January is a time for lists. In keeping with that tradition, Rustik spoke with three top food professionals in Atlantic Canada and asked them to weigh in with their predictions on the top 10 regional food trends we can expect in 2014.
Here they are, in no specific order.
TREND 1. Local, local, local. Despite this broad (and sometimes tired) word, demand for local products has, in the past, outstripped supply (Nova Scotia lamb, for example). Increasingly though, producers are stepping up their game to meet consumer demand. That’s a good thing, since the more we eat from the region, the more we can reduce our carbon footprint and increase food security.
TREND 2. Maritime wine and beer. If you eat local (see above), it only makes sense to drink local, too. Why? The answer lies in the ‘terroir’, a French word that translates literally as ‘soil’. For lovers of local, it really means the distinct taste of the place you’re in. So whether it’s a local white or sparkling wine paired with seafood, or a local craft-brewed pale ale, expect an expanded taste of the Maritimes as restaurants and pubs increase their selection of local libations.
TREND 3. Accessibility. Good food used to be the privilege of the well-to-do. In recent years however, that approach has been turned on its ear. Expect to see more ‘gastropubs’ (cringe! we do hate that label but we’ll use it anyway) and food trucks as embodiments of the ethos that good food doesn’t have to come at exorbitant prices.
TREND 4. Portion control. It used to be that more was more: without a big portion of (fried, grilled, or roasted) protein on a plate, one’s dining experience ran the risk of being considered sub-par. But an ongoing reversal means that, more often than not, less is more. Watch for smaller portions of better quality, better prepared proteins that serve not only as a feast for the stomach but for the eyes, too.
TREND 5. Rise of the vegans. There is definitely a nascent movement around vegetarian- and vegan-only restaurants in the Maritimes. It’s no secret that increasing one’s intake of vegetables and reducing (or even eliminating) animal-based protein in the diet can improve health and life expectancy. As more people adopt a healthier and more active lifestyle, the restaurant landscape across the region will see more vegetarian and vegan choices. Hello tofu, goodbye hardened arteries!
TREND 6. Ancient grains. Healthy grains such as farro, teff and einkorn have been eaten for millennia by populations in various corners of the globe. Increasingly however, they’re making their way to a plate near you. Not only are they fibre-packing health superheros, but many of them are quite beautiful, too. Take black quinoa for example — probably the coolest looking supergrain out there. Most importantly, these grains taste as good as they look.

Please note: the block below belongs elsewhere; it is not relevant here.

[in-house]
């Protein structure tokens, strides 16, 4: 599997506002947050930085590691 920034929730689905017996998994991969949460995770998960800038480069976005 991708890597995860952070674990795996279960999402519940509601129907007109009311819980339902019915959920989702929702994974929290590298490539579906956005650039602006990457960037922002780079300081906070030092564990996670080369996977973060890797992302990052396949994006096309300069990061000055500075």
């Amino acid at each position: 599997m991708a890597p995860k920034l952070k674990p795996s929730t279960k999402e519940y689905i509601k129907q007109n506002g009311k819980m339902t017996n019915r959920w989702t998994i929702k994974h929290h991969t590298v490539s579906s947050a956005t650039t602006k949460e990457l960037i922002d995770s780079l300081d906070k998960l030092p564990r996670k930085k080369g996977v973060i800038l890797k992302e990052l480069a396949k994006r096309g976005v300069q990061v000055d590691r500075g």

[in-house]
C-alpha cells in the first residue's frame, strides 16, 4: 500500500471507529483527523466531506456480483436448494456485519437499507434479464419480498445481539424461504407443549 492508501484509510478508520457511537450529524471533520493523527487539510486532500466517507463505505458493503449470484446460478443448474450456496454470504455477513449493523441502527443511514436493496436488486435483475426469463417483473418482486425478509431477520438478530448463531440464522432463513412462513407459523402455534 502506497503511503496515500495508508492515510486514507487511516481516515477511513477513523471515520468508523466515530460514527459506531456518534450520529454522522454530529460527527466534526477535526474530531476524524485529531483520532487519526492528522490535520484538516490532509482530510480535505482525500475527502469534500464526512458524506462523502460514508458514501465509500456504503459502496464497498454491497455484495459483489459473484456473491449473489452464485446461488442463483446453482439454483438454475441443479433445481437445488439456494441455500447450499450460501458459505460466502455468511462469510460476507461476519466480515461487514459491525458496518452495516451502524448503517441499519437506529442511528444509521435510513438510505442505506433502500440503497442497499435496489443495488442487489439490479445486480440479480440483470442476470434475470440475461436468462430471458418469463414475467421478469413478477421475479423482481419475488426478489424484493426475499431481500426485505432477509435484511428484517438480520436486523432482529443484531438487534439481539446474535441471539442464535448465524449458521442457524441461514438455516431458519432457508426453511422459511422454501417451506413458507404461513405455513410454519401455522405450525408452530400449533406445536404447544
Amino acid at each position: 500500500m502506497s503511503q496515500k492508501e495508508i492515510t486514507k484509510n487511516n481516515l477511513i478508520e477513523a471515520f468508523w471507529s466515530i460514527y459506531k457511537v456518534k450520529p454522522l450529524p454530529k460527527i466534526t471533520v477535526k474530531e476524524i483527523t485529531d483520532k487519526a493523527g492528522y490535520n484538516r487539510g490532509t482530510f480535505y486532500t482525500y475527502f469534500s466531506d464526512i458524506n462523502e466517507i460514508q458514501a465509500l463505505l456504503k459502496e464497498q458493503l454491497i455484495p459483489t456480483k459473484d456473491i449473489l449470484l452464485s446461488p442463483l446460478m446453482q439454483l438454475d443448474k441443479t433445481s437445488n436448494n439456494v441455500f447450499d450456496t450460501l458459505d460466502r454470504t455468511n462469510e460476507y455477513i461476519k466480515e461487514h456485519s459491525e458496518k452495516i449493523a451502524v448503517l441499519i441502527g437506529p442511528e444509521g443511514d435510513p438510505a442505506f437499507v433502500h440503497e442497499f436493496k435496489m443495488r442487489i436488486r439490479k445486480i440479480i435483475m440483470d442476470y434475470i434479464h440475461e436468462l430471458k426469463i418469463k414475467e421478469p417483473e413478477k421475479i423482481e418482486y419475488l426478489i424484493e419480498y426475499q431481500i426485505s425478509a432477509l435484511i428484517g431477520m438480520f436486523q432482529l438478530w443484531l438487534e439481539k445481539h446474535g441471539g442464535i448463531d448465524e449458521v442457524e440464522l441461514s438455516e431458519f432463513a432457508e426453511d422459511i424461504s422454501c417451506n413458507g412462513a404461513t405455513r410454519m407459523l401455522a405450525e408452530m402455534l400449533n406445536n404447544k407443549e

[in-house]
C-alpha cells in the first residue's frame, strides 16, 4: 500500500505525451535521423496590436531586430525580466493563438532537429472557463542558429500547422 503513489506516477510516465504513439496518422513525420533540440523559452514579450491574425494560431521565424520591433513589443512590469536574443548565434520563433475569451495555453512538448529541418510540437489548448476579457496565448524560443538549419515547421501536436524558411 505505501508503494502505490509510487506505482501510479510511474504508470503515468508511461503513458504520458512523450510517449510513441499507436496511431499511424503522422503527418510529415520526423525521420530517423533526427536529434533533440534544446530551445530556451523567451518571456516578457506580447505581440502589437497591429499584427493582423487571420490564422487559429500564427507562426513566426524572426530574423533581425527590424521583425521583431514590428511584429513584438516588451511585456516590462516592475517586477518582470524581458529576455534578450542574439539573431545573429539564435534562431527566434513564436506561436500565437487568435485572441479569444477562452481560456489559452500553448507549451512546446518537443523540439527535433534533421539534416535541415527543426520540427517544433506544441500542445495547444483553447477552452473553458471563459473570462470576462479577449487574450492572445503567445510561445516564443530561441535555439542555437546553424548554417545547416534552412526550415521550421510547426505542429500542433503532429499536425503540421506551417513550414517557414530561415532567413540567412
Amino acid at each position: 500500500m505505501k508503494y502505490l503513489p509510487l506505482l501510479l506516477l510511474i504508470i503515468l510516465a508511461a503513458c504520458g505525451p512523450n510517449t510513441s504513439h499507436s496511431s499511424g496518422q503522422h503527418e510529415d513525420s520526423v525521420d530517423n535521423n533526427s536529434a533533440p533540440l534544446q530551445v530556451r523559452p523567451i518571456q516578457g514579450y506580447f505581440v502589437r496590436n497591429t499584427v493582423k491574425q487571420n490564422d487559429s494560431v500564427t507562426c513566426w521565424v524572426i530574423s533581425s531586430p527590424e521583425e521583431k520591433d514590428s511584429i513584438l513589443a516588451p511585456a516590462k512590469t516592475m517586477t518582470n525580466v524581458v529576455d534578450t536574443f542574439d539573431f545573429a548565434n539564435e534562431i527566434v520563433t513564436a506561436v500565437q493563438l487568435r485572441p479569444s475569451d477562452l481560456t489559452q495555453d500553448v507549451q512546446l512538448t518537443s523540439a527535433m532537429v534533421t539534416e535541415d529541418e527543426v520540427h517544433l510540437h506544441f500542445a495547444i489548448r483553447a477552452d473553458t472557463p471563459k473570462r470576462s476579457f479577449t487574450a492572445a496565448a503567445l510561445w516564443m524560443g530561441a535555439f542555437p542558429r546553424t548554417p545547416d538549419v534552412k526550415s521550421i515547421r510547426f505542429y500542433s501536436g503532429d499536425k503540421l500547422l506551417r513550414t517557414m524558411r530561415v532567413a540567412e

TREND 7. Ethnic influences. Nothing new here, right? Wrong. For quite a while, the fusion of ‘East meets West’ has reigned supreme; the usual suspects we’ve come to know and love, such as Thai, Vietnamese, and Indonesian. But as new economies become more powerful (think Brazil and Nigeria as examples), so too does their culinary sphere of influence. Expect to see interesting ingredients and dishes from these parts of the world start creeping onto menus. (Feijoada, anyone?)
TREND 8. Foraging for hyper-local ingredients. Finding food in the wild is innately human, dating back to our hunter-gatherer days. Ever since a Danish restaurant called Noma made it the centrepiece of its culinary philosophy, foraging has gained in credibility, stature and feasibility. More and more chefs are not just thinking local, they’re thinking hyper-local and embarking on their own forage fests. Our neighbours in Portland, Maine just welcomed their first hyper-local restaurant, Vinland, to the restaurant scene. Is 2014 the year we get one in the Maritimes?
TREND 9. Cheese as cuisine. Great cheeses of all types are being made right here in the Maritimes — and thankfully, they’re not nuclear orange and individually sliced and wrapped. Due in large part to increasing exposure at farmers markets and specialty shops, customers are loving artisanal cheese varieties right from our own backyard. Our prognosticators suggest we can look forward to more local cheeses being incorporated into restaurant dishes in the near future.
TREND 10. Heirlooms and exotics. An ‘heirloom’ used to just be an old piece of furniture passed on by your grandma. But not anymore. To today’s locavore, heirlooms are a must-have ingredient. And with consumers getting used to things like locally grown heirloom tomatoes, producers are stepping up their game by offering more heirloom and exotic options, such as cardoons, jerusalem artichokes, jicama and hakurei turnips.